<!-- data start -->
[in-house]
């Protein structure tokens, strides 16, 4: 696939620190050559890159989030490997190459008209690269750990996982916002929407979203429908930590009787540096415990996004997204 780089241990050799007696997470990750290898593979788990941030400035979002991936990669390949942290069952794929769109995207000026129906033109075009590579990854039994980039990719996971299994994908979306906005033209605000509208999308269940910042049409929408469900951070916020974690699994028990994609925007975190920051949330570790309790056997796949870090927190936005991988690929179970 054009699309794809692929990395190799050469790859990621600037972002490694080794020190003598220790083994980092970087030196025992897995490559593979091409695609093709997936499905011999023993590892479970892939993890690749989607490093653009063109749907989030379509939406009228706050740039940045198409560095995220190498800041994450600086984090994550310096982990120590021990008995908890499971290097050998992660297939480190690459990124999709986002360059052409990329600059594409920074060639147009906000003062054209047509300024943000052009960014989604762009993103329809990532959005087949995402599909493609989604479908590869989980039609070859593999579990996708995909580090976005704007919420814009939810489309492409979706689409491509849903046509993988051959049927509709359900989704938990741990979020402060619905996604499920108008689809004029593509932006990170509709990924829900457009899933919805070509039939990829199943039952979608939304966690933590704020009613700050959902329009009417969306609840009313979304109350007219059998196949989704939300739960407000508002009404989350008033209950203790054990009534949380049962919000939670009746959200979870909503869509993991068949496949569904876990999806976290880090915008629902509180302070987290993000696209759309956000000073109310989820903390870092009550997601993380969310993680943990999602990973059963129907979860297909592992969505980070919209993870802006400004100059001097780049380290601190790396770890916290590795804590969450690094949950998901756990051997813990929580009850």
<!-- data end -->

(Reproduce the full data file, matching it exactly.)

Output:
[in-house]
């Protein structure tokens, strides 16, 4: 696939620190050559890159989030490997190459008209690269750990996982916002929407979203429908930590009787540096415990996004997204 780089241990050799007696997470990750290898593979788990941030400035979002991936990669390949942290069952794929769109995207000026129906033109075009590579990854039994980039990719996971299994994908979306906005033209605000509208999308269940910042049409929408469900951070916020974690699994028990994609925007975190920051949330570790309790056997796949870090927190936005991988690929179970 054009699309794809692929990395190799050469790859990621600037972002490694080794020190003598220790083994980092970087030196025992897995490559593979091409695609093709997936499905011999023993590892479970892939993890690749989607490093653009063109749907989030379509939406009228706050740039940045198409560095995220190498800041994450600086984090994550310096982990120590021990008995908890499971290097050998992660297939480190690459990124999709986002360059052409990329600059594409920074060639147009906000003062054209047509300024943000052009960014989604762009993103329809990532959005087949995402599909493609989604479908590869989980039609070859593999579990996708995909580090976005704007919420814009939810489309492409979706689409491509849903046509993988051959049927509709359900989704938990741990979020402060619905996604499920108008689809004029593509932006990170509709990924829900457009899933919805070509039939990829199943039952979608939304966690933590704020009613700050959902329009009417969306609840009313979304109350007219059998196949989704939300739960407000508002009404989350008033209950203790054990009534949380049962919000939670009746959200979870909503869509993991068949496949569904876990999806976290880090915008629902509180302070987290993000696209759309956000000073109310989820903390870092009550997601993380969310993680943990999602990973059963129907979860297909592992969505980070919209993870802006400004100059001097780049380290601190790396770890916290590795804590969450690094949950998901756990051997813990929580009850």